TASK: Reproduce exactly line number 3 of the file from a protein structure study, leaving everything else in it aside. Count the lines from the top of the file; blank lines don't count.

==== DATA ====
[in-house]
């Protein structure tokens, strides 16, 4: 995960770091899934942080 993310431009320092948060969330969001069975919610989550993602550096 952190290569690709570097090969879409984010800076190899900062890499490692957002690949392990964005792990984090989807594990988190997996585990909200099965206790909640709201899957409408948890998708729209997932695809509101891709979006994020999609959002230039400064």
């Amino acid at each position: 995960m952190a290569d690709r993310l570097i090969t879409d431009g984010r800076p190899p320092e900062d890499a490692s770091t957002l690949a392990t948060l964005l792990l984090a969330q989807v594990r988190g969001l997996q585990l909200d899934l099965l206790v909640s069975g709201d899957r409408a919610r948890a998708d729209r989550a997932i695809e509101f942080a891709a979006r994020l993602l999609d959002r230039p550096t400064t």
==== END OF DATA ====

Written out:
């Amino acid at each position: 995960m952190a290569d690709r993310l570097i090969t879409d431009g984010r800076p190899p320092e900062d890499a490692s770091t957002l690949a392990t948060l964005l792990l984090a969330q989807v594990r988190g969001l997996q585990l909200d899934l099965l206790v909640s069975g709201d899957r409408a919610r948890a998708d729209r989550a997932i695809e509101f942080a891709a979006r994020l993602l999609d959002r230039p550096t400064t």